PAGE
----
- First Online:
- Cite this article as:
- Frampton, J.E. & Lyseng-Williamson, K.A. Drugs (2009) 69: 307. doi:10.2165/00003495-200969030-00006
- 93 Views
▴ Romiplostim is an Fc-peptide fusion protein (or ‘peptibody’) that stimulates megakaryopoiesis and thrombopoiesis by binding to, and activating, the thrombopoietin receptor.
▴ Because it has no sequence homology to thrombopoietin, romiplostim theoretically avoids the risk of eliciting cross-reacting, neutralizing antibodies to thrombopoietin.
▴ In well designed, 24-week, phase III trials, subcutaneous romiplostim was significantly more effective than placebo in achieving the primary endpoint of a protocol-defined durable platelet response in nonsplenectomized (61% vs 5%) or splenectomized (38% vs 0%) adults with chronic immune (idiopathic) thrombocytopenic purpura (ITP).
▴ Romiplostim was also significantly more effective than placebo with regard to a number of secondary endpoints, including the proportions of patients with an overall (durable plus transient) platelet response or who required ITP rescue medications. The majority of romiplostim-treated patients receiving concurrent ITP drugs were able to reduce or discontinue these therapies.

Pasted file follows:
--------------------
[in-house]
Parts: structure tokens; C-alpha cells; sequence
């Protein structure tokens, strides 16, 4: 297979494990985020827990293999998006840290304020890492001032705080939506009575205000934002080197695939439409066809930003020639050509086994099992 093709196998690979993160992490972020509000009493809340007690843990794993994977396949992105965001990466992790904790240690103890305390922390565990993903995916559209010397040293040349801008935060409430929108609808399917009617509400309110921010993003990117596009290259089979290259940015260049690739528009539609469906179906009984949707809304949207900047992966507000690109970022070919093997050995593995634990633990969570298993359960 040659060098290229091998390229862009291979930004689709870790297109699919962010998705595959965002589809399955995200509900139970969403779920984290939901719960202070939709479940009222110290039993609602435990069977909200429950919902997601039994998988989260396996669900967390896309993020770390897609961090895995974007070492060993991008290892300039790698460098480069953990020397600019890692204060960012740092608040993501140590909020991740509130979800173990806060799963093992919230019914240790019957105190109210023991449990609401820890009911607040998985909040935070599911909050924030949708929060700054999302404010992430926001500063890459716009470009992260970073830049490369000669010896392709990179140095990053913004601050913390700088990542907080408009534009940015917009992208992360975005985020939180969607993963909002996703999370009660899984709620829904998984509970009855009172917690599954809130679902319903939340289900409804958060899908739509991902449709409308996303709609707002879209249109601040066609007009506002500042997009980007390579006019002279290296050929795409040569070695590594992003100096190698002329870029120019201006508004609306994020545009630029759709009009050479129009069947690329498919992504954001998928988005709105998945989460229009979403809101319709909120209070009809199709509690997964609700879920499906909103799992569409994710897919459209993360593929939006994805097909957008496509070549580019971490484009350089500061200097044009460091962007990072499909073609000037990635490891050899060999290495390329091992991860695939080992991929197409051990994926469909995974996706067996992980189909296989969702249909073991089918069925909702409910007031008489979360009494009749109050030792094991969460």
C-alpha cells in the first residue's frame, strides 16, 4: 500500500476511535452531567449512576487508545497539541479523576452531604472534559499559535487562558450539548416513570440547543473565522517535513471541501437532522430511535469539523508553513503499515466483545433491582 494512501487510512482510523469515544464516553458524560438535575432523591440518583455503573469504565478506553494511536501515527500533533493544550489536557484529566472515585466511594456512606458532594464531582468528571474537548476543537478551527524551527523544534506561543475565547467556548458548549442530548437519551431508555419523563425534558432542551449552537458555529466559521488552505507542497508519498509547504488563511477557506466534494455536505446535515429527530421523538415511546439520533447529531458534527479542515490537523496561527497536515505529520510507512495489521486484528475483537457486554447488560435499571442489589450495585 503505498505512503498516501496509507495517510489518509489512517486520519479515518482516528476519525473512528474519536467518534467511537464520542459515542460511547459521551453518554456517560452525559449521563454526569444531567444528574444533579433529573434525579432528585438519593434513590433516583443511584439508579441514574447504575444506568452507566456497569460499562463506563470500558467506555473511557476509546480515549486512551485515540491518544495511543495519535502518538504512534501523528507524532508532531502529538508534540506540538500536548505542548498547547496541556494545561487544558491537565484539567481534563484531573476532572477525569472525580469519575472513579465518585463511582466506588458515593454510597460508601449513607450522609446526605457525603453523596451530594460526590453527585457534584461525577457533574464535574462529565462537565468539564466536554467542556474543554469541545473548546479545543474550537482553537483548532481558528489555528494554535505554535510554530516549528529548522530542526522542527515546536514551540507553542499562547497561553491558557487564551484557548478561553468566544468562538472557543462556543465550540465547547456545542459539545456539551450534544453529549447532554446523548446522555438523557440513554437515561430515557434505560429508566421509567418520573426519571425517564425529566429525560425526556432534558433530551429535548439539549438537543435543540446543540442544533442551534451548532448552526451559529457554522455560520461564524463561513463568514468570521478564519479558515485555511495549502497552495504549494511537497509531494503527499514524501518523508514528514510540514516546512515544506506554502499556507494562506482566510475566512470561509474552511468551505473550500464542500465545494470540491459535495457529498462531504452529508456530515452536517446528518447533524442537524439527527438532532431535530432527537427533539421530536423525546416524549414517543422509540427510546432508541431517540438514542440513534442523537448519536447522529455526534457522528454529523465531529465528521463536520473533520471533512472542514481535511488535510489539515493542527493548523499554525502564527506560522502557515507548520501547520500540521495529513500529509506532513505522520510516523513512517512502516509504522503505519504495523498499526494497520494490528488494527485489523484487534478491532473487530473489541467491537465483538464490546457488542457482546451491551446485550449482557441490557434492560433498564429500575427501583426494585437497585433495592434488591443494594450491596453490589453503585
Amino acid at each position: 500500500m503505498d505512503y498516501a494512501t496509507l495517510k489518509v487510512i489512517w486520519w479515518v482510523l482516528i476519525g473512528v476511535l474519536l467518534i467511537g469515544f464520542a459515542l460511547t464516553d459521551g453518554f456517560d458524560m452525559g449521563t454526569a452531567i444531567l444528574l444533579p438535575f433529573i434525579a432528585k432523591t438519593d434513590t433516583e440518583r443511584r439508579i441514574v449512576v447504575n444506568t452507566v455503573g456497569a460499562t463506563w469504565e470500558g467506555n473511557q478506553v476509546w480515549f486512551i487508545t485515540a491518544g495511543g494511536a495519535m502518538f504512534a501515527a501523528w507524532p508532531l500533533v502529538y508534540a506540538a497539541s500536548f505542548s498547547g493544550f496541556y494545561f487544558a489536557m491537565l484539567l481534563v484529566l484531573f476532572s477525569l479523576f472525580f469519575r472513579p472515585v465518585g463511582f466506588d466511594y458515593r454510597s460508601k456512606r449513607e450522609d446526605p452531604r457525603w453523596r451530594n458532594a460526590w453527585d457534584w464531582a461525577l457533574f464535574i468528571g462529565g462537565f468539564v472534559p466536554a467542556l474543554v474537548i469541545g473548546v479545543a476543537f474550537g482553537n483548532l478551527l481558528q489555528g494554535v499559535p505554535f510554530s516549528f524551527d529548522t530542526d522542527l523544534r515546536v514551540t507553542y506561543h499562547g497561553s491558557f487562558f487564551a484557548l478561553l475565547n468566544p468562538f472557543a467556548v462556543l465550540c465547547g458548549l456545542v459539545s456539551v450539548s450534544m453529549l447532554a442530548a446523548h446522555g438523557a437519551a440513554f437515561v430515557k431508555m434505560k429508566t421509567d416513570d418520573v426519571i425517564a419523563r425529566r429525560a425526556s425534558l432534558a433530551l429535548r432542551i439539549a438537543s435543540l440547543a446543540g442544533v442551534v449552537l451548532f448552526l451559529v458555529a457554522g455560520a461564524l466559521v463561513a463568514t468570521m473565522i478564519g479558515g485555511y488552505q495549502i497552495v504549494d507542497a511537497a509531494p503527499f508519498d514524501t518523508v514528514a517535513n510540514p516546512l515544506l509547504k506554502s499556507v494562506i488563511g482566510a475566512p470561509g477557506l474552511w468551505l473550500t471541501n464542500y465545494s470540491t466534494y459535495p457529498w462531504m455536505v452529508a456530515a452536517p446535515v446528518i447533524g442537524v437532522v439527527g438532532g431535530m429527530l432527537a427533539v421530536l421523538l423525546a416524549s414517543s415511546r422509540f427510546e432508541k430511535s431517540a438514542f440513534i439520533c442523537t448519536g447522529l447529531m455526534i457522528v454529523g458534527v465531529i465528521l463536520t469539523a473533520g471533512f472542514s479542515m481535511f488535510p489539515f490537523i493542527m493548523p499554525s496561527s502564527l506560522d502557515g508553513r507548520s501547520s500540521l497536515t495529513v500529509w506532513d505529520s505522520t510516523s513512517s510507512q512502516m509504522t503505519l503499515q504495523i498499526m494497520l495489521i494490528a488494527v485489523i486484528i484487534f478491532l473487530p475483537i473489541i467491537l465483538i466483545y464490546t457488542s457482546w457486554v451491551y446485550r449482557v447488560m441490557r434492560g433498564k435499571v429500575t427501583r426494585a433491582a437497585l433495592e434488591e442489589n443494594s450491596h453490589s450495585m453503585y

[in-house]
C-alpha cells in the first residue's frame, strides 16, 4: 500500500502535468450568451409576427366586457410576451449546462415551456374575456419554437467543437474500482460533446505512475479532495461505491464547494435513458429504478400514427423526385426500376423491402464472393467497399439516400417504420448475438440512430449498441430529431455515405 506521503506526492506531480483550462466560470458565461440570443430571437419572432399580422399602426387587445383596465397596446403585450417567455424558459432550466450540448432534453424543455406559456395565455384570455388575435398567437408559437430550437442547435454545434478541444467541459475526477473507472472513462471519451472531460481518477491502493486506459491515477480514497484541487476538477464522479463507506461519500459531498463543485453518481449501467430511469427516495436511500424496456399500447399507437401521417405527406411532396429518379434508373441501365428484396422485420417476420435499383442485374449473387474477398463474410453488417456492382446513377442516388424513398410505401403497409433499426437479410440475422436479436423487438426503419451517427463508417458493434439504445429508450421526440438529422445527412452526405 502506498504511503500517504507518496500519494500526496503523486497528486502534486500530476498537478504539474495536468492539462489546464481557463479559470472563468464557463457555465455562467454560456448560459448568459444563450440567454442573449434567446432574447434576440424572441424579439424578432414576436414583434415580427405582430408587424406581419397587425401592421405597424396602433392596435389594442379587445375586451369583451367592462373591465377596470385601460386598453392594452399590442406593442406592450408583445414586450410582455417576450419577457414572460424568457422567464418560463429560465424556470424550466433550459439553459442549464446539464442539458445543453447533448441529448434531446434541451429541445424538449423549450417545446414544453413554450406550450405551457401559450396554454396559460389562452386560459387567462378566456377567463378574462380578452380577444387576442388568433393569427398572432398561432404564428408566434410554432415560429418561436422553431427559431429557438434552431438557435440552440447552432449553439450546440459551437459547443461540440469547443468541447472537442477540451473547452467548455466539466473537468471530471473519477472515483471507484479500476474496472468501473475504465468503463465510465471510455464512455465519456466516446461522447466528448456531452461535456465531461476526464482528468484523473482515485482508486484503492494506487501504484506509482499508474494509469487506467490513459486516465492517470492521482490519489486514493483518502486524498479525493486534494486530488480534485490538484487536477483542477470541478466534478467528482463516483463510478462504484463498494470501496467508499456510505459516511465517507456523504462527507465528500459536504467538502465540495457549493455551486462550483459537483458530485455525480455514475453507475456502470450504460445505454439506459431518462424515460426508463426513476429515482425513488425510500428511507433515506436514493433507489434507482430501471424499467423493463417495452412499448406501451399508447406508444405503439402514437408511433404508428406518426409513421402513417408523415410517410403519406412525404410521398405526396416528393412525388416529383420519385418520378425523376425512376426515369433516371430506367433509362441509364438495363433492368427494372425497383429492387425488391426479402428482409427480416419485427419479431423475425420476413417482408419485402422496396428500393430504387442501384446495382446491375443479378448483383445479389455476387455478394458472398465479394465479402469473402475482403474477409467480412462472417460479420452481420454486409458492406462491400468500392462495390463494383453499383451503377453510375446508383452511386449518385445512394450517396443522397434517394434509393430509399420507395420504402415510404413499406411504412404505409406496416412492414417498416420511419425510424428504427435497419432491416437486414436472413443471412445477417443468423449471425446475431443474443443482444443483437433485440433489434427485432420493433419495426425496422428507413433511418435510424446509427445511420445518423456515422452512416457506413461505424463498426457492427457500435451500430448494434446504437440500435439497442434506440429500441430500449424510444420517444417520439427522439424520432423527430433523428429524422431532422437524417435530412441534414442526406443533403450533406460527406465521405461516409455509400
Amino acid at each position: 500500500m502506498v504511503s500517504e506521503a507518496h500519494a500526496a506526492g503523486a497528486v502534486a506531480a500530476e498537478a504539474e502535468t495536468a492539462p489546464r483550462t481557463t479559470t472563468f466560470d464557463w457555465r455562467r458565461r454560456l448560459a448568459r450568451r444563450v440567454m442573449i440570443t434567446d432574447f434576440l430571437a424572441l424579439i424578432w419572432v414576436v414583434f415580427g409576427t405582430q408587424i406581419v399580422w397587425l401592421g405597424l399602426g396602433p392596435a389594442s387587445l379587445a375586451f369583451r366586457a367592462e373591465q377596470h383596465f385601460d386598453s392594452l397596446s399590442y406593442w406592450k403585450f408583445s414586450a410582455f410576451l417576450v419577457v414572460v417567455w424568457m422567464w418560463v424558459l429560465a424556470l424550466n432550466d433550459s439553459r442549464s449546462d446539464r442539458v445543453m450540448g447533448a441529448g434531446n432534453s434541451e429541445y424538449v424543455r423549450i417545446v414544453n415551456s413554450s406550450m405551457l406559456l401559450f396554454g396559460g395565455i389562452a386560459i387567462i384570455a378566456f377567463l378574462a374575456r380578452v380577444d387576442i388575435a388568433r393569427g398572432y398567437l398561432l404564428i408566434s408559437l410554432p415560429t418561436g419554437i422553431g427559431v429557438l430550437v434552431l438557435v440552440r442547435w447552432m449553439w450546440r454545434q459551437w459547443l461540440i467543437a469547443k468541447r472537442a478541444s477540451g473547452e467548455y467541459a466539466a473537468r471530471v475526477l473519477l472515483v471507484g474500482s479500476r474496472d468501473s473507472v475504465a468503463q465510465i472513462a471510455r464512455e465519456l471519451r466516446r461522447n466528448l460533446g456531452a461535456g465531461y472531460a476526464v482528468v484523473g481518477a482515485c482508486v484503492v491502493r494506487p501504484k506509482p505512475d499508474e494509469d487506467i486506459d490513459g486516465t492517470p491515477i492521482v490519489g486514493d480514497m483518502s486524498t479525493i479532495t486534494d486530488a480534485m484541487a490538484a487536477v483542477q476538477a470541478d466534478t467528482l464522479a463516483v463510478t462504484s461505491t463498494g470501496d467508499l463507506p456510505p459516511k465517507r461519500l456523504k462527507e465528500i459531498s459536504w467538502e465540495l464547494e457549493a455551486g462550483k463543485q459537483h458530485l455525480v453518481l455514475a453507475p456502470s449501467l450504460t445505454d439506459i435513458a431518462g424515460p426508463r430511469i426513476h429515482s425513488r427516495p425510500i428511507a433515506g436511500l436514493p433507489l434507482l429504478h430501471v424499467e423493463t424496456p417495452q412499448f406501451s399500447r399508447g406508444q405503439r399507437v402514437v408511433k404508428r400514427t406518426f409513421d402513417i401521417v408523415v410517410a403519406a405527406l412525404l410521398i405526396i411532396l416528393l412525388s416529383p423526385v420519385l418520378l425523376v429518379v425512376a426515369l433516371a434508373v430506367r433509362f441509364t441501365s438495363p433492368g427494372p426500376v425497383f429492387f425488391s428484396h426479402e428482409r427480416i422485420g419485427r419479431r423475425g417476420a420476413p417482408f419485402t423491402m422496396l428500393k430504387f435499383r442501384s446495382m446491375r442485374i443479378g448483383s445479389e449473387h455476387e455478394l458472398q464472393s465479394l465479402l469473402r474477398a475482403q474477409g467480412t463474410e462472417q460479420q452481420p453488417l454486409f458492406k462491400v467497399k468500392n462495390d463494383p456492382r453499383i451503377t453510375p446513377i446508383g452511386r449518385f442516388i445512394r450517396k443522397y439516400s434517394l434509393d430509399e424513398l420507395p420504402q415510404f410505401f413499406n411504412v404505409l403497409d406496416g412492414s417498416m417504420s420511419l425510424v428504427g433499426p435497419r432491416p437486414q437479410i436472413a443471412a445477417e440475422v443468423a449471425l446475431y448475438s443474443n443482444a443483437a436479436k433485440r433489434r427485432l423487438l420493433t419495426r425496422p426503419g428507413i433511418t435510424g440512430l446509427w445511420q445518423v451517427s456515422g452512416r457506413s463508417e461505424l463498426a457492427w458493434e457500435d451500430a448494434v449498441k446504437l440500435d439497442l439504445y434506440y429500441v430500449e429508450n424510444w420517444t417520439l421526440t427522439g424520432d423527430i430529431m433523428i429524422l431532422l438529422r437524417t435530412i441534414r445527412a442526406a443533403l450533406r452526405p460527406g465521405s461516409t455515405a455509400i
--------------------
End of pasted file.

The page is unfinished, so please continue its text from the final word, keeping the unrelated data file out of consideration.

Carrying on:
▴ Platelet response was maintained by most patients during longer-term treatment with romiplostim for up to 3 or 4 years in an open-label extension study.
▴ Romiplostim was generally well tolerated. Almost all adverse events in the phase III studies were of mild-to-moderate intensity; most were unrelated to treatment. Longer-term treatment with romiplostim had an adverse event profile consistent with that observed in the phase III studies.